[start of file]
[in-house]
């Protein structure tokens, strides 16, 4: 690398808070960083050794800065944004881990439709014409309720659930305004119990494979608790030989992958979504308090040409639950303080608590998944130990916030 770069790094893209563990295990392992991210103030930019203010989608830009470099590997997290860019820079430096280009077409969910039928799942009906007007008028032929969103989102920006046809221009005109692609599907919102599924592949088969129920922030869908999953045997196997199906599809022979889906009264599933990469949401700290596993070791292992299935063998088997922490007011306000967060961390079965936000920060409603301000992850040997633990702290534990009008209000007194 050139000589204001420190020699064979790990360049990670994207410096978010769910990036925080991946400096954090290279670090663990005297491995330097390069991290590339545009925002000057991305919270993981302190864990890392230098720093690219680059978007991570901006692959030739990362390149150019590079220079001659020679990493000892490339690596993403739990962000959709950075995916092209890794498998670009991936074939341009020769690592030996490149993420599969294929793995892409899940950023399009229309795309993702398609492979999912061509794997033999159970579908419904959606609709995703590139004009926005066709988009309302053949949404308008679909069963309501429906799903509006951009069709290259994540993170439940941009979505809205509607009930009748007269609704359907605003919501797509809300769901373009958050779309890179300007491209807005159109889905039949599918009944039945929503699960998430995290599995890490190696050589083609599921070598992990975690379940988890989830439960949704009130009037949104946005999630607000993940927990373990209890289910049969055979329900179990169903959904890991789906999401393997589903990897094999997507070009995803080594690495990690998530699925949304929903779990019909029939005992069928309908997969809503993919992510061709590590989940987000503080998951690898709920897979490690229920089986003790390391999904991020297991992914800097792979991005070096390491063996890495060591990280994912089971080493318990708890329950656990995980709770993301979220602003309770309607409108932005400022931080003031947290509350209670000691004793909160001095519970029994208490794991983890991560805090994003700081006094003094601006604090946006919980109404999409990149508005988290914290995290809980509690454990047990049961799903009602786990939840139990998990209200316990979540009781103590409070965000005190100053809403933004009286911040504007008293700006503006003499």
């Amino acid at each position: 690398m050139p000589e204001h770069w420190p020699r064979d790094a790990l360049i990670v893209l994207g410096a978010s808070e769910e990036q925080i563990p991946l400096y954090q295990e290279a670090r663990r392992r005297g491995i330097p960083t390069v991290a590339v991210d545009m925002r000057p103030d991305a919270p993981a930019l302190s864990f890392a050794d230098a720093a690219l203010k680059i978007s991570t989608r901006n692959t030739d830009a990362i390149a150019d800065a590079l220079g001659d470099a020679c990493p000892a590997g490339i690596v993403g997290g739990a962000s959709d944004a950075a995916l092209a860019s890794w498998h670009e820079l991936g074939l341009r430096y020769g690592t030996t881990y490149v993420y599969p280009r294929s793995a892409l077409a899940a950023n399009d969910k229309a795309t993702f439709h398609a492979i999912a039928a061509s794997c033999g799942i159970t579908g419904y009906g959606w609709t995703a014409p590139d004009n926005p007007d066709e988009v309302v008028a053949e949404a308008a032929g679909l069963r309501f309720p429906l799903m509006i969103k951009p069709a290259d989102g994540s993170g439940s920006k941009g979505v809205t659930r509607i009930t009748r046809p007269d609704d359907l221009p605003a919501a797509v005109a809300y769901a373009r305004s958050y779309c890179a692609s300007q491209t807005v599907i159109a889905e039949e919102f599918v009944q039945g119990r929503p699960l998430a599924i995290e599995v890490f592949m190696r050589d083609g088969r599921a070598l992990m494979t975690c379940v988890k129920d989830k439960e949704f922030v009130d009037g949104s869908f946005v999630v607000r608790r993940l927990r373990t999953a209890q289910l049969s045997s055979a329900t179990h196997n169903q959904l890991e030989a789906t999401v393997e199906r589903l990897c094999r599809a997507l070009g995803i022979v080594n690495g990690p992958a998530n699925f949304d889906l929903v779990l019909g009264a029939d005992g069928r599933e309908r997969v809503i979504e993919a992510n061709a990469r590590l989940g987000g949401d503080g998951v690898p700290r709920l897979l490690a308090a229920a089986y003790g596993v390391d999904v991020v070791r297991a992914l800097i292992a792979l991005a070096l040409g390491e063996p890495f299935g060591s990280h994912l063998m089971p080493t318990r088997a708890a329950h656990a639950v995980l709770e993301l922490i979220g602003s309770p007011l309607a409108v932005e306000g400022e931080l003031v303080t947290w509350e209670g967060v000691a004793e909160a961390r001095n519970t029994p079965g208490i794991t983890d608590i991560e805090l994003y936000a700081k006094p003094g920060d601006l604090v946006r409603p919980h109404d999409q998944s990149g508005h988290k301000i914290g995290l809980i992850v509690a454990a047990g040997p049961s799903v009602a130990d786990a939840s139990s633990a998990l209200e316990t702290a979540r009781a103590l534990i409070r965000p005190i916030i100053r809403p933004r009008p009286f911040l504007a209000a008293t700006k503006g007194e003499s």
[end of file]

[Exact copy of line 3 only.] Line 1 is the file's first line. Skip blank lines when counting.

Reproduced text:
């Amino acid at each position: 690398m050139p000589e204001h770069w420190p020699r064979d790094a790990l360049i990670v893209l994207g410096a978010s808070e769910e990036q925080i563990p991946l400096y954090q295990e290279a670090r663990r392992r005297g491995i330097p960083t390069v991290a590339v991210d545009m925002r000057p103030d991305a919270p993981a930019l302190s864990f890392a050794d230098a720093a690219l203010k680059i978007s991570t989608r901006n692959t030739d830009a990362i390149a150019d800065a590079l220079g001659d470099a020679c990493p000892a590997g490339i690596v993403g997290g739990a962000s959709d944004a950075a995916l092209a860019s890794w498998h670009e820079l991936g074939l341009r430096y020769g690592t030996t881990y490149v993420y599969p280009r294929s793995a892409l077409a899940a950023n399009d969910k229309a795309t993702f439709h398609a492979i999912a039928a061509s794997c033999g799942i159970t579908g419904y009906g959606w609709t995703a014409p590139d004009n926005p007007d066709e988009v309302v008028a053949e949404a308008a032929g679909l069963r309501f309720p429906l799903m509006i969103k951009p069709a290259d989102g994540s993170g439940s920006k941009g979505v809205t659930r509607i009930t009748r046809p007269d609704d359907l221009p605003a919501a797509v005109a809300y769901a373009r305004s958050y779309c890179a692609s300007q491209t807005v599907i159109a889905e039949e919102f599918v009944q039945g119990r929503p699960l998430a599924i995290e599995v890490f592949m190696r050589d083609g088969r599921a070598l992990m494979t975690c379940v988890k129920d989830k439960e949704f922030v009130d009037g949104s869908f946005v999630v607000r608790r993940l927990r373990t999953a209890q289910l049969s045997s055979a329900t179990h196997n169903q959904l890991e030989a789906t999401v393997e199906r589903l990897c094999r599809a997507l070009g995803i022979v080594n690495g990690p992958a998530n699925f949304d889906l929903v779990l019909g009264a029939d005992g069928r599933e309908r997969v809503i979504e993919a992510n061709a990469r590590l989940g987000g949401d503080g998951v690898p700290r709920l897979l490690a308090a229920a089986y003790g596993v390391d999904v991020v070791r297991a992914l800097i292992a792979l991005a070096l040409g390491e063996p890495f299935g060591s990280h994912l063998m089971p080493t318990r088997a708890a329950h656990a639950v995980l709770e993301l922490i979220g602003s309770p007011l309607a409108v932005e306000g400022e931080l003031v303080t947290w509350e209670g967060v000691a004793e909160a961390r001095n519970t029994p079965g208490i794991t983890d608590i991560e805090l994003y936000a700081k006094p003094g920060d601006l604090v946006r409603p919980h109404d999409q998944s990149g508005h988290k301000i914290g995290l809980i992850v509690a454990a047990g040997p049961s799903v009602a130990d786990a939840s139990s633990a998990l209200e316990t702290a979540r009781a103590l534990i409070r965000p005190i916030i100053r809403p933004r009008p009286f911040l504007a209000a008293t700006k503006g007194e003499s």